The Two Gentlemen of Verona

by: William Shakespeare

Act 2 Scene 3

page Act 2 Scene 3 Page 1

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Enter LANCE leading his dog, Crab
LANCE enters, leading his dog, Crab.

LANCE

Nay, ’twill be this hour ere I have done weeping. All the kind of the Lances have this very fault. I have received my proportion, like the prodigious son, and am going with Sir Proteus to the Imperial’s court. I think Crab, my dog, be the sourest-natured dog that lives. My mother weeping, my father wailing, my sister crying, our maid howling, our cat wringing her hands, and all our house in a great perplexity, yet did not this cruel-hearted cur shed one tear. He is a stone, a very pebblestone, and has no more pity in him than a dog. A Jew would have wept to have seen our parting. Why, my grandam, having no eyes, look you, wept herself blind at my parting. Nay, I’ll show you the manner of it. This shoe is my father. No, this left shoe is my father. No, no, this left shoe is my mother. Nay, that cannot be so neither. Yes, it is so, it is so–it hath the worser sole. This shoe, with the hole in it, is my mother, and this my father. A vengeance on ’t! There ’tis. Now, sir, this staff is my sister, for, look you, she is as white as a lily and as small as a wand. This hat is Nan, our maid. I am the dog. No, the dog is himself, and I am the dog—O, the dog is me, and I am myself. Ay, so, so. Now come I to my father: “Father, your blessing.” Now should not the shoe speak a word for weeping. Now should I kiss my father. Well, he weeps on. Now come I to my mother. O, that she could speak now like a moved woman! Well, I kiss her. Why there ’tis. Here’s my mother’s breath up and down. Now come I to my sister; mark the moan she makes. Now the dog all this while sheds not a tear nor speaks a word; but see how I lay the dust with my tears.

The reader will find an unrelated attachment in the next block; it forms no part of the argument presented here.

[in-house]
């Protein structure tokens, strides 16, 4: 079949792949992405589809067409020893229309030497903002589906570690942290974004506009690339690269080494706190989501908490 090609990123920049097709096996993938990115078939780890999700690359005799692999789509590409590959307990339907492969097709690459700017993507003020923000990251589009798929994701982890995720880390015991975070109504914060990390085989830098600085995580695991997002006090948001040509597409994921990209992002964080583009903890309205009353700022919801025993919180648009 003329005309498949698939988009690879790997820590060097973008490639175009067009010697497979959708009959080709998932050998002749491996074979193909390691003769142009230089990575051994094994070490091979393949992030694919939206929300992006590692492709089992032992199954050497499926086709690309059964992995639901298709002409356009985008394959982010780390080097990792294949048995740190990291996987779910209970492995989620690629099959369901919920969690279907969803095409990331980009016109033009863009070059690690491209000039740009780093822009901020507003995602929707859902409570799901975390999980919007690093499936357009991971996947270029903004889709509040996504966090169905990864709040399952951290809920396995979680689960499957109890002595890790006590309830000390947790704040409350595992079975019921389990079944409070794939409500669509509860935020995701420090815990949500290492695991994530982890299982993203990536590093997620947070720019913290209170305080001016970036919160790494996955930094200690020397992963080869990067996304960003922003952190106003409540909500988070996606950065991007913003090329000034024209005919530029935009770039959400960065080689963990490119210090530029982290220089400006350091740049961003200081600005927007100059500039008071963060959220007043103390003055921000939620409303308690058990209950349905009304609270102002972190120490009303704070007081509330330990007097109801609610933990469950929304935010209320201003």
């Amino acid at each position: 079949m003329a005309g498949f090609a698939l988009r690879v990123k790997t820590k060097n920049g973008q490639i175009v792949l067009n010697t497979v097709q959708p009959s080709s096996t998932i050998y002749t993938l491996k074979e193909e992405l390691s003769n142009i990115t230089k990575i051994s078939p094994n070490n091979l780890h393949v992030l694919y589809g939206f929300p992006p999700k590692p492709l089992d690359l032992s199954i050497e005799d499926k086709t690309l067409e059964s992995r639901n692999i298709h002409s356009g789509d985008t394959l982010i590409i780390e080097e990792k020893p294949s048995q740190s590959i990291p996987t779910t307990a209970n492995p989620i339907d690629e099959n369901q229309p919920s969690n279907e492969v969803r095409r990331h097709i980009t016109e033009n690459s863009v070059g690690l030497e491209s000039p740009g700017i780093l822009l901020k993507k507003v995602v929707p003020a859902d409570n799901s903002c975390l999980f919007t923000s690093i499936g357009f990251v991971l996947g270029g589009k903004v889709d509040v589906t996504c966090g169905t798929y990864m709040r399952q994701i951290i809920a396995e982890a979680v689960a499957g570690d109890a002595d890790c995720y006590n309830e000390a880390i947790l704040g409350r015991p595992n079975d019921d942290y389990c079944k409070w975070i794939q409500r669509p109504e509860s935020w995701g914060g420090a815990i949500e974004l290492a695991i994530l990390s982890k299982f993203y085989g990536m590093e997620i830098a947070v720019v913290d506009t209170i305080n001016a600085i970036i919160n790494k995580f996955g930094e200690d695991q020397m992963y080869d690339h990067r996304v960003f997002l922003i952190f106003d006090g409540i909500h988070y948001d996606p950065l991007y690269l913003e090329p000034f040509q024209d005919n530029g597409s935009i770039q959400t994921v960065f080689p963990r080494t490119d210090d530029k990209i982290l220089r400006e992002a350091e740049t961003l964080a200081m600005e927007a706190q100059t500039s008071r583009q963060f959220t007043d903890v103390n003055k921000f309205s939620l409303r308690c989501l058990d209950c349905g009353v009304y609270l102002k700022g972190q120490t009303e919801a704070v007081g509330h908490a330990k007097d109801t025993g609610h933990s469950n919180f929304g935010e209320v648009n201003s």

LANCE

No, it’ll be this time tomorrow before I’ve stopped crying. All the members of the Lance family have this fault. I’ve received my portion of the family trait, just like the

prodigious son

Lance, who frequently confuses words, means to refer to the Bible story of the “prodigal son.”

prodigious son
, and now I’m going with Sir Proteus to the Imperial court in Milan. I think Crab, my dog, has the sourest personality of any dog alive. Even with my mother weeping, my father wailing, my sister crying, our maid howling, and our cat wringing her hands, this cruel-hearted mutt didn’t shed a single tear. Even a Jew would have wept to see us saying goodbye to each other. Why, my grandmother—who doesn’t have use of her eyes, you see—cried herself blind when I said goodbye. No, I’ll demonstrate what happened. This shoe represents my father. No, this left shoe is my father. No, no, this left shoe is my mother. No, that can’t be right either. Yes it is, it is—it has the sole that isn’t as good. This shoe, with the hole in it, is my mother, and this one is my father. Take that! That’s right now. Now, sir, this wooden stick is my sister, because, you see, it is as white as a lily and as thin as a twig. This hat is Nan, our maid. I am the dog. No wait, the dog is himself, and I am the dog—oh, I mean, the dog is me, and I am myself. Okay, okay, that’s it. Now I go to my father and say, “Father, give me your blessing.” Now the shoe can’t say a word because it’s crying so hard. Now I’ll kiss my father. Well, he keeps crying. Now I come to my mother. Oh, I wish this shoe could speak full of emotion now! Well, I kiss her. And that’s the way it happened. Here’s how she breathed from crying so much. Now I come to my sister. Listen to the moans she makes because she’s so sad. All the while the dog doesn’t shed a single tear or speak a word. See how I flatten the dust with my tears?